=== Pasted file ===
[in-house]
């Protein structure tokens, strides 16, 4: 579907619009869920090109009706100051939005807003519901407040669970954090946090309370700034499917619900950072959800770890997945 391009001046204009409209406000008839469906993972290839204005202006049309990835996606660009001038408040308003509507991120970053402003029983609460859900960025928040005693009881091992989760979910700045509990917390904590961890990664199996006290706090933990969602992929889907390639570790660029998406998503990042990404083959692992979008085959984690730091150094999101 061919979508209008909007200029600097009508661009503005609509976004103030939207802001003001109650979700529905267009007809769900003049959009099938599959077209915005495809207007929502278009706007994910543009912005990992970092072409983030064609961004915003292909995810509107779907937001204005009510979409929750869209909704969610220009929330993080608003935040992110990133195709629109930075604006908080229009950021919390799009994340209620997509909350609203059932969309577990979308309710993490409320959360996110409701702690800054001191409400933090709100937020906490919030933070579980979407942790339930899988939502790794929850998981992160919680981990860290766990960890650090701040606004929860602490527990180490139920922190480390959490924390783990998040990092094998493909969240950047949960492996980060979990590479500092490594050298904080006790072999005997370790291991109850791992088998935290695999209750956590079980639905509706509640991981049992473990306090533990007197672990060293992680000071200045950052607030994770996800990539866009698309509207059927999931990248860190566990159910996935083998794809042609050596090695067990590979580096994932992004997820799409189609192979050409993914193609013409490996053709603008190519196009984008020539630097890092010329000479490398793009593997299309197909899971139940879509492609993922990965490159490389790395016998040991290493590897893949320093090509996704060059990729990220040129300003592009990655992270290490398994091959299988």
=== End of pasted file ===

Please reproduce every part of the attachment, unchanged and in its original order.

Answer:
[in-house]
């Protein structure tokens, strides 16, 4: 579907619009869920090109009706100051939005807003519901407040669970954090946090309370700034499917619900950072959800770890997945 391009001046204009409209406000008839469906993972290839204005202006049309990835996606660009001038408040308003509507991120970053402003029983609460859900960025928040005693009881091992989760979910700045509990917390904590961890990664199996006290706090933990969602992929889907390639570790660029998406998503990042990404083959692992979008085959984690730091150094999101 061919979508209008909007200029600097009508661009503005609509976004103030939207802001003001109650979700529905267009007809769900003049959009099938599959077209915005495809207007929502278009706007994910543009912005990992970092072409983030064609961004915003292909995810509107779907937001204005009510979409929750869209909704969610220009929330993080608003935040992110990133195709629109930075604006908080229009950021919390799009994340209620997509909350609203059932969309577990979308309710993490409320959360996110409701702690800054001191409400933090709100937020906490919030933070579980979407942790339930899988939502790794929850998981992160919680981990860290766990960890650090701040606004929860602490527990180490139920922190480390959490924390783990998040990092094998493909969240950047949960492996980060979990590479500092490594050298904080006790072999005997370790291991109850791992088998935290695999209750956590079980639905509706509640991981049992473990306090533990007197672990060293992680000071200045950052607030994770996800990539866009698309509207059927999931990248860190566990159910996935083998794809042609050596090695067990590979580096994932992004997820799409189609192979050409993914193609013409490996053709603008190519196009984008020539630097890092010329000479490398793009593997299309197909899971139940879509492609993922990965490159490389790395016998040991290493590897893949320093090509996704060059990729990220040129300003592009990655992270290490398994091959299988």